• TRUE or FALSE
    • Information can be stored on computer and passed on without my permission?
    • TRUE
    • Your consent is not required before information is stored or passed on about you. However, the act requires that the source of the data (usually you) is properly notified about what is happening to the information when it is given.
  • TRUE or FALSE
    • There is one big computer at the registrars office that stores all the information about everyone in the country?
    • FALSE
    • The Registrars office has a register of all the data users and their processing activities.
  • TRUE or FALSE
    • You have to have a computer to be a data user?
    • FALSE
    • The act defines a data user as the person in control of the contents and use of the information being processed, this could mean manual records too.
  • TRUE or FALSE
    • ANYONE who holds and processes personal data must comply with the Act?
    • FALSE
    • There are exceptions (e.g. payroll, pensions and accounts data)
  • Quick Check
    • Question (objective - ALL)
    • Why was the data protection act introduced?
    • Answer
    • Because the public were concerned about personal privacy in the face of rapidly developing computer technology
  • Quick Check
    • Question (objective - ALL)
    • When was the data protection act introduced? And when was it updated?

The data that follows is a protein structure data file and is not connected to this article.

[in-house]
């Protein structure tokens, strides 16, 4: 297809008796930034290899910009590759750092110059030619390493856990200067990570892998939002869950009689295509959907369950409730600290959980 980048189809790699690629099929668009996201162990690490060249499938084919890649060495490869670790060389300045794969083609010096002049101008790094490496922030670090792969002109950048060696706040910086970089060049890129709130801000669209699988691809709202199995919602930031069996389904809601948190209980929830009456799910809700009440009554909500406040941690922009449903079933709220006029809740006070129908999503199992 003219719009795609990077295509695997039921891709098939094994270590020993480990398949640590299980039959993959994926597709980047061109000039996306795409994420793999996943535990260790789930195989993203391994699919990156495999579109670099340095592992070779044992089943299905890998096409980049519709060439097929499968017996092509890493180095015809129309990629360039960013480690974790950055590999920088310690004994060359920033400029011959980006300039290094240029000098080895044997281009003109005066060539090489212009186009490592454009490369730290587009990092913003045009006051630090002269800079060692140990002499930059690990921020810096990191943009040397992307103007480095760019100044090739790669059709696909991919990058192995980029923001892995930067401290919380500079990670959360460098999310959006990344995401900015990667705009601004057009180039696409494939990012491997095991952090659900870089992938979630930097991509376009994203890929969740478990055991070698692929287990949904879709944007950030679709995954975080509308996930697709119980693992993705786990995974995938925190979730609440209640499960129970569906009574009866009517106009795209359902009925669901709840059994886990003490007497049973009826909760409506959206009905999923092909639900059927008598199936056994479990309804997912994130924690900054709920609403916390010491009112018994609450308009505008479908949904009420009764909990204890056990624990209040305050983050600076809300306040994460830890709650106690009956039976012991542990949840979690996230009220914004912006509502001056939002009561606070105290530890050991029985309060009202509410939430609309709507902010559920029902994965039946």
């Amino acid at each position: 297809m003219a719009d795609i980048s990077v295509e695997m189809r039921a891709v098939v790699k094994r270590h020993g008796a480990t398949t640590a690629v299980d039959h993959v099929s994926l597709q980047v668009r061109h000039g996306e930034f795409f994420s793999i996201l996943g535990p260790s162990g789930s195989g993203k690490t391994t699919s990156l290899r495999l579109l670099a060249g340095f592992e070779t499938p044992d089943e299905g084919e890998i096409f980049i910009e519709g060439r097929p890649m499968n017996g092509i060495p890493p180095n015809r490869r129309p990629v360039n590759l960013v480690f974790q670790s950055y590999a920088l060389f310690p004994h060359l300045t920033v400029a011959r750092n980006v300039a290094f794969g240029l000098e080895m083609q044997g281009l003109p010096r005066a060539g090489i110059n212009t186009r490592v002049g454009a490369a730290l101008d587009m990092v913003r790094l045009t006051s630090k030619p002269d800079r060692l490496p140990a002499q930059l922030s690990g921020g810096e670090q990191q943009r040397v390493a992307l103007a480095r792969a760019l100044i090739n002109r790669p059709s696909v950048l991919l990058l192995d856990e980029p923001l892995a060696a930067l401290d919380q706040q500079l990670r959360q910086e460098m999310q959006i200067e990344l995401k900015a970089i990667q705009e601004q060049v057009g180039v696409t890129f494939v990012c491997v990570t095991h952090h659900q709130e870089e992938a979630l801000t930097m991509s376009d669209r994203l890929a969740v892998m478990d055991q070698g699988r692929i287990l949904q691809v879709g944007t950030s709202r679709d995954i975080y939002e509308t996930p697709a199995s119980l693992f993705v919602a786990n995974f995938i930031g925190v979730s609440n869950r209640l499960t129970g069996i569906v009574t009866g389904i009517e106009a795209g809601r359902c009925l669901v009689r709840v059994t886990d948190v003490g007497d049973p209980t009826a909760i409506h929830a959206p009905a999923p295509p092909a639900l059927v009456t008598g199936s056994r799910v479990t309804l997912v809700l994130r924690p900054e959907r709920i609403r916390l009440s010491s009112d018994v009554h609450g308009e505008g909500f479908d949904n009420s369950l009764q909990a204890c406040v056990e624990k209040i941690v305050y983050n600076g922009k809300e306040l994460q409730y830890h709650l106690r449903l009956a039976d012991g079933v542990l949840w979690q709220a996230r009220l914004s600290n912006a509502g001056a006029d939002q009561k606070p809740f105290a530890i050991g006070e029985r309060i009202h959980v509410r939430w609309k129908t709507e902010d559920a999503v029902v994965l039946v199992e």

• Answer
    • Introduced - 12 th July 1984
    • Updated - 1998
  • Quick Check
    • Question (objective - SOME)
    • Tell me the 8 principles of the Data Protection Act?
    • Answer
      • Data must be:
      • F airy and lawfully processed
      • P rocessed for specified purposes
      • A dequate, relevant and not excessive
      • A ccurate and, where necessary, up to date
      • N ot kept longer than necessary
      • P rocessed in accordance with the data subject’s rights
      • S ecure
      • N ot transferred to countries without adequate protection
  • Activity/Homework
    • Read through the case study and answer the questions.
      • Give detailed answers (not just one word answers)
    • Come up with a way of remembering the 8 principles of the Data Protection act (not an acronym)
    • F P A A N P S N
    • F riendly
    • P eople
    • A lways
    • A sk
    • N ice
    • P lonkers
    • S ometimes
    • N ever
      • F airy and lawfully processed
      • P rocessed for specified purposes
      • A dequate, relevant and not excessive
      • A ccurate and, where necessary, up to date
      • N ot kept longer than necessary
      • P rocessed in accordance with the data subject’s rights
      • S ecure
      • N ot transferred to countries without adequate protection
  • Structure
    • Hand in homework (case study)
    • Introduce test (explain word)
    • TEST
    • Finish PowerPoint
    • Discuss homework 8 principles
  • TEST
    • Exam conditions – NO TALKING
    • 30 minute test
      • If you have finished you sit quietly and put your hand up.
      • http://www.informationcommissioner.gov.uk/
    • We will then finish the unit